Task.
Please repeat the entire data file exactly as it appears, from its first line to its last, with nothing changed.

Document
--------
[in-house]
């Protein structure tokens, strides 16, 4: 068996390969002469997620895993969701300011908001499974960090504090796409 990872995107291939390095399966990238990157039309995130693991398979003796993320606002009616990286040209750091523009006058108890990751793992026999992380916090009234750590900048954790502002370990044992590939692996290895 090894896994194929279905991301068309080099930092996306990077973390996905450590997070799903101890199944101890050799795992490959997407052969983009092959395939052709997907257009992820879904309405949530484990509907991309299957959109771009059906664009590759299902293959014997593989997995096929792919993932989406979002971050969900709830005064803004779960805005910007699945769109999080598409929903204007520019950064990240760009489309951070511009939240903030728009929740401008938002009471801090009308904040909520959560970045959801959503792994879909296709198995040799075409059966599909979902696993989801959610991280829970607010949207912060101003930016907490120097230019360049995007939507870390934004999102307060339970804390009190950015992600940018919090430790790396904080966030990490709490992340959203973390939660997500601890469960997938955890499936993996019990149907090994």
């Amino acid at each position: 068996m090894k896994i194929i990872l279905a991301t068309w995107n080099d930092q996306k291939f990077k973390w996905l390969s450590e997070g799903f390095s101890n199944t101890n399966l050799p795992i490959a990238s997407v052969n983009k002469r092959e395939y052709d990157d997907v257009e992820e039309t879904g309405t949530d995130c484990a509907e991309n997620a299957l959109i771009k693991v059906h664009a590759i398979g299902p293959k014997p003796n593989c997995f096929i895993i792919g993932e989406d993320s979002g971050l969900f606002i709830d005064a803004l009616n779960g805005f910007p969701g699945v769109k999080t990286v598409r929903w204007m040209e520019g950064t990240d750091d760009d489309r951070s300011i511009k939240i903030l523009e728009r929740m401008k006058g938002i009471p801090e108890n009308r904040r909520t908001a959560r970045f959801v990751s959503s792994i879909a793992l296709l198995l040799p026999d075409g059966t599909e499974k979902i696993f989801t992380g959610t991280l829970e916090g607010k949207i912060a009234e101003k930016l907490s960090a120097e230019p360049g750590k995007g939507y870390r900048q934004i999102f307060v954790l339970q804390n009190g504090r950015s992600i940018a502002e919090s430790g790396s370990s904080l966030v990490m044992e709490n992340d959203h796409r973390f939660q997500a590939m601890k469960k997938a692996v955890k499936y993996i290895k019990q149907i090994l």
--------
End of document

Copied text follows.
[in-house]
């Protein structure tokens, strides 16, 4: 068996390969002469997620895993969701300011908001499974960090504090796409 990872995107291939390095399966990238990157039309995130693991398979003796993320606002009616990286040209750091523009006058108890990751793992026999992380916090009234750590900048954790502002370990044992590939692996290895 090894896994194929279905991301068309080099930092996306990077973390996905450590997070799903101890199944101890050799795992490959997407052969983009092959395939052709997907257009992820879904309405949530484990509907991309299957959109771009059906664009590759299902293959014997593989997995096929792919993932989406979002971050969900709830005064803004779960805005910007699945769109999080598409929903204007520019950064990240760009489309951070511009939240903030728009929740401008938002009471801090009308904040909520959560970045959801959503792994879909296709198995040799075409059966599909979902696993989801959610991280829970607010949207912060101003930016907490120097230019360049995007939507870390934004999102307060339970804390009190950015992600940018919090430790790396904080966030990490709490992340959203973390939660997500601890469960997938955890499936993996019990149907090994």
């Amino acid at each position: 068996m090894k896994i194929i990872l279905a991301t068309w995107n080099d930092q996306k291939f990077k973390w996905l390969s450590e997070g799903f390095s101890n199944t101890n399966l050799p795992i490959a990238s997407v052969n983009k002469r092959e395939y052709d990157d997907v257009e992820e039309t879904g309405t949530d995130c484990a509907e991309n997620a299957l959109i771009k693991v059906h664009a590759i398979g299902p293959k014997p003796n593989c997995f096929i895993i792919g993932e989406d993320s979002g971050l969900f606002i709830d005064a803004l009616n779960g805005f910007p969701g699945v769109k999080t990286v598409r929903w204007m040209e520019g950064t990240d750091d760009d489309r951070s300011i511009k939240i903030l523009e728009r929740m401008k006058g938002i009471p801090e108890n009308r904040r909520t908001a959560r970045f959801v990751s959503s792994i879909a793992l296709l198995l040799p026999d075409g059966t599909e499974k979902i696993f989801t992380g959610t991280l829970e916090g607010k949207i912060a009234e101003k930016l907490s960090a120097e230019p360049g750590k995007g939507y870390r900048q934004i999102f307060v954790l339970q804390n009190g504090r950015s992600i940018a502002e919090s430790g790396s370990s904080l966030v990490m044992e709490n992340d959203h796409r973390f939660q997500a590939m601890k469960k997938a692996v955890k499936y993996i290895k019990q149907i090994l």